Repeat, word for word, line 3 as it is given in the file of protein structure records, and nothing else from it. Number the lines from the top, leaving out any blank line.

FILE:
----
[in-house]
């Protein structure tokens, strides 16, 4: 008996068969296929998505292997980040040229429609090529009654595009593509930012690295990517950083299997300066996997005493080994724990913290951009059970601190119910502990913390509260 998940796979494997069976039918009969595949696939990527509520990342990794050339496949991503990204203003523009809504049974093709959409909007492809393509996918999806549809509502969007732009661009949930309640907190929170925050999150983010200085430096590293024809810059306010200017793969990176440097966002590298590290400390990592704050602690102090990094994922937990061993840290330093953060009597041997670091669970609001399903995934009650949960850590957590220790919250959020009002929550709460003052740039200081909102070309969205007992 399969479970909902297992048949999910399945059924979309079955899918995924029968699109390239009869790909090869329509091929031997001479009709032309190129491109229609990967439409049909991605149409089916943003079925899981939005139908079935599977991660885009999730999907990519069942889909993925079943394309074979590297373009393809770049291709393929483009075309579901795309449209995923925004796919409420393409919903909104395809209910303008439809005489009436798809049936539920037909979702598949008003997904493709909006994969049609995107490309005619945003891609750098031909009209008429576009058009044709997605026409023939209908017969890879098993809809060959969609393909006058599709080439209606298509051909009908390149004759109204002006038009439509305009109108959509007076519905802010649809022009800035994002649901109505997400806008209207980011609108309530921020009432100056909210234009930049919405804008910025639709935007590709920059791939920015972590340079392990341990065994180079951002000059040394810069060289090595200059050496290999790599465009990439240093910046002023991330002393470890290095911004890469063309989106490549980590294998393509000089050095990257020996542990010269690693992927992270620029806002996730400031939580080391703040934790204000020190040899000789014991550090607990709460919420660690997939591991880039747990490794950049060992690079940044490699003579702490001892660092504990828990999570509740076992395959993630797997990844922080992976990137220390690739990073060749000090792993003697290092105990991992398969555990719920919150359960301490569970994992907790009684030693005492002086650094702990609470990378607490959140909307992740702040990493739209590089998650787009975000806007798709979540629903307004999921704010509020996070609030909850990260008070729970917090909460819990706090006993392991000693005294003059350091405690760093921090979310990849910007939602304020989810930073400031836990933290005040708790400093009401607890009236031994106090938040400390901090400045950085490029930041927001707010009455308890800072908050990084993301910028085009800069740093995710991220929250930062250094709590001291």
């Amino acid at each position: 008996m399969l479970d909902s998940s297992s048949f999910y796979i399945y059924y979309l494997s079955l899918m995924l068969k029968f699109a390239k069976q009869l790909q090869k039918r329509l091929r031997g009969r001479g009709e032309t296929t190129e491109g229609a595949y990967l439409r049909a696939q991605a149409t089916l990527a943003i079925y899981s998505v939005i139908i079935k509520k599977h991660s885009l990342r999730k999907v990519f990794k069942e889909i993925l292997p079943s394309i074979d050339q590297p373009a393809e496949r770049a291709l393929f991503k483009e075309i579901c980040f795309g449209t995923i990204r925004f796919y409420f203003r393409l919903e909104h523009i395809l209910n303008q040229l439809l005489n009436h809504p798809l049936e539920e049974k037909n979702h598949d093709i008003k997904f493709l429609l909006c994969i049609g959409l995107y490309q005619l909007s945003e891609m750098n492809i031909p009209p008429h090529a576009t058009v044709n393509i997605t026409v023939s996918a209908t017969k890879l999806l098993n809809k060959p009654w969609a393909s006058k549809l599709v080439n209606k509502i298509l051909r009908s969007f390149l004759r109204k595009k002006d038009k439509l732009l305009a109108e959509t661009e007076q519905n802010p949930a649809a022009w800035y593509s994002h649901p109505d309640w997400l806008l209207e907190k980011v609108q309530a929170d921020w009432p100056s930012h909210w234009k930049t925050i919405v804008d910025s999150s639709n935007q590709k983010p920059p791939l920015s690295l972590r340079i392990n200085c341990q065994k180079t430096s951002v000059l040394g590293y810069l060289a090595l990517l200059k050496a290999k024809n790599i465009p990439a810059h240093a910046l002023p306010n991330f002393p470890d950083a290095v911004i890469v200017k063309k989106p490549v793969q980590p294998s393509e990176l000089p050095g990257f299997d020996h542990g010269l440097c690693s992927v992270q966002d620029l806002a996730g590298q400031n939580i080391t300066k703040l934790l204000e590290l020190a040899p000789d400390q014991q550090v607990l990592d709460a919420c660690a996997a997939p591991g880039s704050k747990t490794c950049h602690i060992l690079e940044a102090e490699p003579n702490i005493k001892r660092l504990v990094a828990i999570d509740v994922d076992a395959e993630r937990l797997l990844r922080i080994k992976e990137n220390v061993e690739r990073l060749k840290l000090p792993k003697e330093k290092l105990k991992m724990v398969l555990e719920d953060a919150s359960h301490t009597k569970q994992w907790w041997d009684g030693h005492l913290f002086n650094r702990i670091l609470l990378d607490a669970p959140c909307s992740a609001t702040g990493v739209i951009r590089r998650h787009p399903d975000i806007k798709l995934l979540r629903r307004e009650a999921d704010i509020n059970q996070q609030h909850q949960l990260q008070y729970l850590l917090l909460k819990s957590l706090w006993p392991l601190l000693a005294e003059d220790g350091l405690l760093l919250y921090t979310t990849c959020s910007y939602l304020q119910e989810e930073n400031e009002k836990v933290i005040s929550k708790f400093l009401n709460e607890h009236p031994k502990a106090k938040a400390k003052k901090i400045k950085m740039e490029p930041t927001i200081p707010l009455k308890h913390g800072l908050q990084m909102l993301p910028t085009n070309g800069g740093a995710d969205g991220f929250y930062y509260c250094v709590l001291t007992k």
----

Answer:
């Amino acid at each position: 008996m399969l479970d909902s998940s297992s048949f999910y796979i399945y059924y979309l494997s079955l899918m995924l068969k029968f699109a390239k069976q009869l790909q090869k039918r329509l091929r031997g009969r001479g009709e032309t296929t190129e491109g229609a595949y990967l439409r049909a696939q991605a149409t089916l990527a943003i079925y899981s998505v939005i139908i079935k509520k599977h991660s885009l990342r999730k999907v990519f990794k069942e889909i993925l292997p079943s394309i074979d050339q590297p373009a393809e496949r770049a291709l393929f991503k483009e075309i579901c980040f795309g449209t995923i990204r925004f796919y409420f203003r393409l919903e909104h523009i395809l209910n303008q040229l439809l005489n009436h809504p798809l049936e539920e049974k037909n979702h598949d093709i008003k997904f493709l429609l909006c994969i049609g959409l995107y490309q005619l909007s945003e891609m750098n492809i031909p009209p008429h090529a576009t058009v044709n393509i997605t026409v023939s996918a209908t017969k890879l999806l098993n809809k060959p009654w969609a393909s006058k549809l599709v080439n209606k509502i298509l051909r009908s969007f390149l004759r109204k595009k002006d038009k439509l732009l305009a109108e959509t661009e007076q519905n802010p949930a649809a022009w800035y593509s994002h649901p109505d309640w997400l806008l209207e907190k980011v609108q309530a929170d921020w009432p100056s930012h909210w234009k930049t925050i919405v804008d910025s999150s639709n935007q590709k983010p920059p791939l920015s690295l972590r340079i392990n200085c341990q065994k180079t430096s951002v000059l040394g590293y810069l060289a090595l990517l200059k050496a290999k024809n790599i465009p990439a810059h240093a910046l002023p306010n991330f002393p470890d950083a290095v911004i890469v200017k063309k989106p490549v793969q980590p294998s393509e990176l000089p050095g990257f299997d020996h542990g010269l440097c690693s992927v992270q966002d620029l806002a996730g590298q400031n939580i080391t300066k703040l934790l204000e590290l020190a040899p000789d400390q014991q550090v607990l990592d709460a919420c660690a996997a997939p591991g880039s704050k747990t490794c950049h602690i060992l690079e940044a102090e490699p003579n702490i005493k001892r660092l504990v990094a828990i999570d509740v994922d076992a395959e993630r937990l797997l990844r922080i080994k992976e990137n220390v061993e690739r990073l060749k840290l000090p792993k003697e330093k290092l105990k991992m724990v398969l555990e719920d953060a919150s359960h301490t009597k569970q994992w907790w041997d009684g030693h005492l913290f002086n650094r702990i670091l609470l990378d607490a669970p959140c909307s992740a609001t702040g990493v739209i951009r590089r998650h787009p399903d975000i806007k798709l995934l979540r629903r307004e009650a999921d704010i509020n059970q996070q609030h909850q949960l990260q008070y729970l850590l917090l909460k819990s957590l706090w006993p392991l601190l000693a005294e003059d220790g350091l405690l760093l919250y921090t979310t990849c959020s910007y939602l304020q119910e989810e930073n400031e009002k836990v933290i005040s929550k708790f400093l009401n709460e607890h009236p031994k502990a106090k938040a400390k003052k901090i400045k950085m740039e490029p930041t927001i200081p707010l009455k308890h913390g800072l908050q990084m909102l993301p910028t085009n070309g800069g740093a995710d969205g991220f929250y930062y509260c250094v709590l001291t007992k």